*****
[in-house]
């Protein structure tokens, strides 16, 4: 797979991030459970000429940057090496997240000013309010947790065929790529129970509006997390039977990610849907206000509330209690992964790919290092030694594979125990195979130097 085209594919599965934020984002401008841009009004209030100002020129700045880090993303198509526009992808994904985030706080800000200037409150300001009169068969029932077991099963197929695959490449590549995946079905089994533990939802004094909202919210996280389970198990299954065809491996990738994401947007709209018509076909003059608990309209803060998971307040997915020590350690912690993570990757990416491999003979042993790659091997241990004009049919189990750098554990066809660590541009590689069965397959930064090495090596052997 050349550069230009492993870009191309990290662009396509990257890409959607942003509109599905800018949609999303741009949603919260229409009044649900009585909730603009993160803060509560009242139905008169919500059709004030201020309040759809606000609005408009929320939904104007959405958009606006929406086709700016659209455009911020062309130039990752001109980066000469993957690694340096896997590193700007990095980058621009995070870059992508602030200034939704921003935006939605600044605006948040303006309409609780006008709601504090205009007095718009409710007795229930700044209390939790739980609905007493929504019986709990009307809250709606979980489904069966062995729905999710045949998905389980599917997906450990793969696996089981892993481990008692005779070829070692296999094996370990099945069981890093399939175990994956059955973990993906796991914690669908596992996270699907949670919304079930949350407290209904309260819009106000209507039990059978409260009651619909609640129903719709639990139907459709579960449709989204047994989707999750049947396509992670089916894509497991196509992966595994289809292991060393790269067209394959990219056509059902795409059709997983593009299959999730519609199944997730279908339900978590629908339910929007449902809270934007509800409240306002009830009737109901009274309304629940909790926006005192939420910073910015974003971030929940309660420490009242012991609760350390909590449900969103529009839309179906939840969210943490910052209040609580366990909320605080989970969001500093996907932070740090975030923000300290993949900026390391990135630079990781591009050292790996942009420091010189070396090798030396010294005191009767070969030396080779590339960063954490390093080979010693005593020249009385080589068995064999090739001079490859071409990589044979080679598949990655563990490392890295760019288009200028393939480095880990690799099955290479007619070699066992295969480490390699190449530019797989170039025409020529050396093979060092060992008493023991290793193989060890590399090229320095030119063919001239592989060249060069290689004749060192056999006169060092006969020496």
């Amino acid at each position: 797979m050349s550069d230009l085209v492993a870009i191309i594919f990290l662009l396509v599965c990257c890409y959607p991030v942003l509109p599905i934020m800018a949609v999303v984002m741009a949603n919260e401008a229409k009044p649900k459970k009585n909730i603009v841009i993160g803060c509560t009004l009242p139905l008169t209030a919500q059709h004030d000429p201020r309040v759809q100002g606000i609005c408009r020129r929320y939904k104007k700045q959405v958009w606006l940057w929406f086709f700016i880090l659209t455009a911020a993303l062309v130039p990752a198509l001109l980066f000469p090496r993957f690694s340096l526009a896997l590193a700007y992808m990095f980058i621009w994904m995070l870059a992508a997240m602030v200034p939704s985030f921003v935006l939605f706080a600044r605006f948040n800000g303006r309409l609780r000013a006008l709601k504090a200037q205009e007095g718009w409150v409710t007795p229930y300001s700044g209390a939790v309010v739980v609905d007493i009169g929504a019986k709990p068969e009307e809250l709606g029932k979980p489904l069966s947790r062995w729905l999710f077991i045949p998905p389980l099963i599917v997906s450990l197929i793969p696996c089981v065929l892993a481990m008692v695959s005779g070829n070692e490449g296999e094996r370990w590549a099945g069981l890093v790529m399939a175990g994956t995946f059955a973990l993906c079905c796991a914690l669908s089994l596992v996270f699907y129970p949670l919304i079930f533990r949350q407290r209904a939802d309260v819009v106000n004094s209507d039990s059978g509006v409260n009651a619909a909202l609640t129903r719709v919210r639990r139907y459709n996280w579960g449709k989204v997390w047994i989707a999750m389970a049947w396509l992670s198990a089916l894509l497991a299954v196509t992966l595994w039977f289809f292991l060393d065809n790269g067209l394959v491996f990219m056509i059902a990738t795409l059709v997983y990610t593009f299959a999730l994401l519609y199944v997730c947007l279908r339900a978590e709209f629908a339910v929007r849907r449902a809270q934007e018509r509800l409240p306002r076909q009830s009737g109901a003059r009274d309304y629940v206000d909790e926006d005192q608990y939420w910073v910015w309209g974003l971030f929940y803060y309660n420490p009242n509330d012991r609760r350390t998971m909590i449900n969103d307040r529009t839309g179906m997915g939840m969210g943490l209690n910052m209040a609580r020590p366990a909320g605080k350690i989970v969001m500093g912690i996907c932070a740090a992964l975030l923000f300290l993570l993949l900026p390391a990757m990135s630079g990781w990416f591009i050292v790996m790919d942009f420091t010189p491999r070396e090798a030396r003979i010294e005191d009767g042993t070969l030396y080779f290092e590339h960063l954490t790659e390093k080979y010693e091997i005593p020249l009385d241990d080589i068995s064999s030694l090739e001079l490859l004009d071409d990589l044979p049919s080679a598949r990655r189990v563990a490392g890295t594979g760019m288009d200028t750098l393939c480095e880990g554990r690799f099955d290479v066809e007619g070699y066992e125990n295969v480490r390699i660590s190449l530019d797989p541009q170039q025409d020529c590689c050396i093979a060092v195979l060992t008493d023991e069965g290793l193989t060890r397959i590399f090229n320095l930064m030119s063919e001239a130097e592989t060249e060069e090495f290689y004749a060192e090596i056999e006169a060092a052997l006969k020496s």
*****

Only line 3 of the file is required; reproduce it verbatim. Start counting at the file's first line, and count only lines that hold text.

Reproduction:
């Amino acid at each position: 797979m050349s550069d230009l085209v492993a870009i191309i594919f990290l662009l396509v599965c990257c890409y959607p991030v942003l509109p599905i934020m800018a949609v999303v984002m741009a949603n919260e401008a229409k009044p649900k459970k009585n909730i603009v841009i993160g803060c509560t009004l009242p139905l008169t209030a919500q059709h004030d000429p201020r309040v759809q100002g606000i609005c408009r020129r929320y939904k104007k700045q959405v958009w606006l940057w929406f086709f700016i880090l659209t455009a911020a993303l062309v130039p990752a198509l001109l980066f000469p090496r993957f690694s340096l526009a896997l590193a700007y992808m990095f980058i621009w994904m995070l870059a992508a997240m602030v200034p939704s985030f921003v935006l939605f706080a600044r605006f948040n800000g303006r309409l609780r000013a006008l709601k504090a200037q205009e007095g718009w409150v409710t007795p229930y300001s700044g209390a939790v309010v739980v609905d007493i009169g929504a019986k709990p068969e009307e809250l709606g029932k979980p489904l069966s947790r062995w729905l999710f077991i045949p998905p389980l099963i599917v997906s450990l197929i793969p696996c089981v065929l892993a481990m008692v695959s005779g070829n070692e490449g296999e094996r370990w590549a099945g069981l890093v790529m399939a175990g994956t995946f059955a973990l993906c079905c796991a914690l669908s089994l596992v996270f699907y129970p949670l919304i079930f533990r949350q407290r209904a939802d309260v819009v106000n004094s209507d039990s059978g509006v409260n009651a619909a909202l609640t129903r719709v919210r639990r139907y459709n996280w579960g449709k989204v997390w047994i989707a999750m389970a049947w396509l992670s198990a089916l894509l497991a299954v196509t992966l595994w039977f289809f292991l060393d065809n790269g067209l394959v491996f990219m056509i059902a990738t795409l059709v997983y990610t593009f299959a999730l994401l519609y199944v997730c947007l279908r339900a978590e709209f629908a339910v929007r849907r449902a809270q934007e018509r509800l409240p306002r076909q009830s009737g109901a003059r009274d309304y629940v206000d909790e926006d005192q608990y939420w910073v910015w309209g974003l971030f929940y803060y309660n420490p009242n509330d012991r609760r350390t998971m909590i449900n969103d307040r529009t839309g179906m997915g939840m969210g943490l209690n910052m209040a609580r020590p366990a909320g605080k350690i989970v969001m500093g912690i996907c932070a740090a992964l975030l923000f300290l993570l993949l900026p390391a990757m990135s630079g990781w990416f591009i050292v790996m790919d942009f420091t010189p491999r070396e090798a030396r003979i010294e005191d009767g042993t070969l030396y080779f290092e590339h960063l954490t790659e390093k080979y010693e091997i005593p020249l009385d241990d080589i068995s064999s030694l090739e001079l490859l004009d071409d990589l044979p049919s080679a598949r990655r189990v563990a490392g890295t594979g760019m288009d200028t750098l393939c480095e880990g554990r690799f099955d290479v066809e007619g070699y066992e125990n295969v480490r390699i660590s190449l530019d797989p541009q170039q025409d020529c590689c050396i093979a060092v195979l060992t008493d023991e069965g290793l193989t060890r397959i590399f090229n320095l930064m030119s063919e001239a130097e592989t060249e060069e090495f290689y004749a060192e090596i056999e006169a060092a052997l006969k020496s």